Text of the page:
A baby’s brain continues to develop right up until the end of pregnancy. It is therefore possible that taking certain medicines at any stage of pregnancy could have a lasting effect on a child’s learning or behaviour.

No studies have investigated learning and behaviour in children whose mothers used clotrimazole in pregnancy.

Will my baby need extra monitoring during pregnancy?

Using clotrimazole during pregnancy is not expected to cause any problems that would require extra monitoring of your baby.

Are there any risks to my baby if the father has used clotrimazole?

We would not expect any increased risk to your baby if its father used clotrimazole before or around the time you became pregnant.

Who can I talk to if I have questions?

If you have any questions regarding the information in this leaflet please discuss them with your health care provider. They can access more detailed medical and scientific information from

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General information 

Up to 1 out of every 5 pregnancies ends in a miscarriage, and 1 in 40 babies are born with a birth defect. These are referred to as the background population risks.  They describe the chance of these events happening for any pregnancy before taking factors such as the mother’s health during pregnancy, her lifestyle, medicines she takes and the genetic make up of her and the baby’s father into account.

Medicines use in pregnancy

Most medicines used by the mother will cross the placenta and reach the baby. Sometimes this may have beneficial effects for the baby.  There are, however, some medicines that can harm a baby’s normal development.  How a medicine affects a baby may depend on the stage of pregnancy when the medicine is taken. If you are on regular medication you should discuss these effects with your doctor/health care team before becoming pregnant.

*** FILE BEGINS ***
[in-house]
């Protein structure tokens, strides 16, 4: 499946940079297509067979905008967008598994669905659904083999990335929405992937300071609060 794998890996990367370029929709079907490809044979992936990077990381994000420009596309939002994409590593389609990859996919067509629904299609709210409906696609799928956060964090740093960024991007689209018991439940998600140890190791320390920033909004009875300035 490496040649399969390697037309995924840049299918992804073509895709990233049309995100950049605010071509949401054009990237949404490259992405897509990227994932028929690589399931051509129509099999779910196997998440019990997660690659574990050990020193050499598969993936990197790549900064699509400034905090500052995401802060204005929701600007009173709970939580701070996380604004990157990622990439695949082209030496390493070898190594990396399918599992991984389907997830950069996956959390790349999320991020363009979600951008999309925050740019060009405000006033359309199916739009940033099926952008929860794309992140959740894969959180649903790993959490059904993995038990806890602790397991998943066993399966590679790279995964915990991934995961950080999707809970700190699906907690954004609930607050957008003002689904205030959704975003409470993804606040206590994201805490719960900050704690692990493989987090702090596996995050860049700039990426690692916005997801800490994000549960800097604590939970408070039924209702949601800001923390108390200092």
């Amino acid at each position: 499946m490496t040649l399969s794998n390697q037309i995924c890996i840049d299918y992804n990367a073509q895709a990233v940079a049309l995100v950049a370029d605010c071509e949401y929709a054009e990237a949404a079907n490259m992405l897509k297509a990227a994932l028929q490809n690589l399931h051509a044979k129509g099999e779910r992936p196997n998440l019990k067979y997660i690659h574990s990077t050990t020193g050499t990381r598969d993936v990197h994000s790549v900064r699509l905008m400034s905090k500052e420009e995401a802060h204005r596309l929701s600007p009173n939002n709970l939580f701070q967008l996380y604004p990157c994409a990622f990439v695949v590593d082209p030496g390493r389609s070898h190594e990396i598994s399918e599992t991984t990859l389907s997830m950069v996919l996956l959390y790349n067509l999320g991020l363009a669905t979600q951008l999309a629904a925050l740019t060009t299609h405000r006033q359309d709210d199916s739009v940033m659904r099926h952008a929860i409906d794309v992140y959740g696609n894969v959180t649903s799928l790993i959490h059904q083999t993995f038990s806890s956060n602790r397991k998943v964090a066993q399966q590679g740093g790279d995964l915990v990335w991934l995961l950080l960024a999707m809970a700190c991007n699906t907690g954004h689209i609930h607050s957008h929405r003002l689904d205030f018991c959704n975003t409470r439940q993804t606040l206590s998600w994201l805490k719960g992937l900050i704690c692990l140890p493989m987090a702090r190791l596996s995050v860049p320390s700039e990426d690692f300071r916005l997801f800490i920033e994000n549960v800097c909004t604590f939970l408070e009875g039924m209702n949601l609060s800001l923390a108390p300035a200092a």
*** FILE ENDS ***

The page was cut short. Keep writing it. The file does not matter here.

If a new medicine is suggested for you during pregnancy, please ensure the doctor or health care professional treating you is aware of your pregnancy.

When deciding whether or not to use a medicine in pregnancy you need to weigh up how the medicine might improve your and/or your unborn baby’s health against any possible problems that the drug may cause. Our bumps leaflets are written to provide you with a summary of what is known about use of a specific medicine in pregnancy so that you can decide together with your health care provider what is best for you and your baby.   

Every pregnancy is unique. The decision to start, stop, continue or change a prescribed medicine before or during pregnancy should be made in consultation with your health care provider. It is very helpful if you can record all your medication taken in pregnancy in your hand held maternity records.

Disclaimer: This information is not intended to replace the individual care and advice of your health care provider. New information is continually becoming available. Whilst every effort will be made to ensure that this information is accurate and up to date at the time of publication, we cannot cover every eventuality and the information providers cannot be held responsible for any adverse outcomes following decisions made on the basis of this information. We strongly advise that printouts should NOT be kept for any length of time, or for “future reference” as they can rapidly become out of date.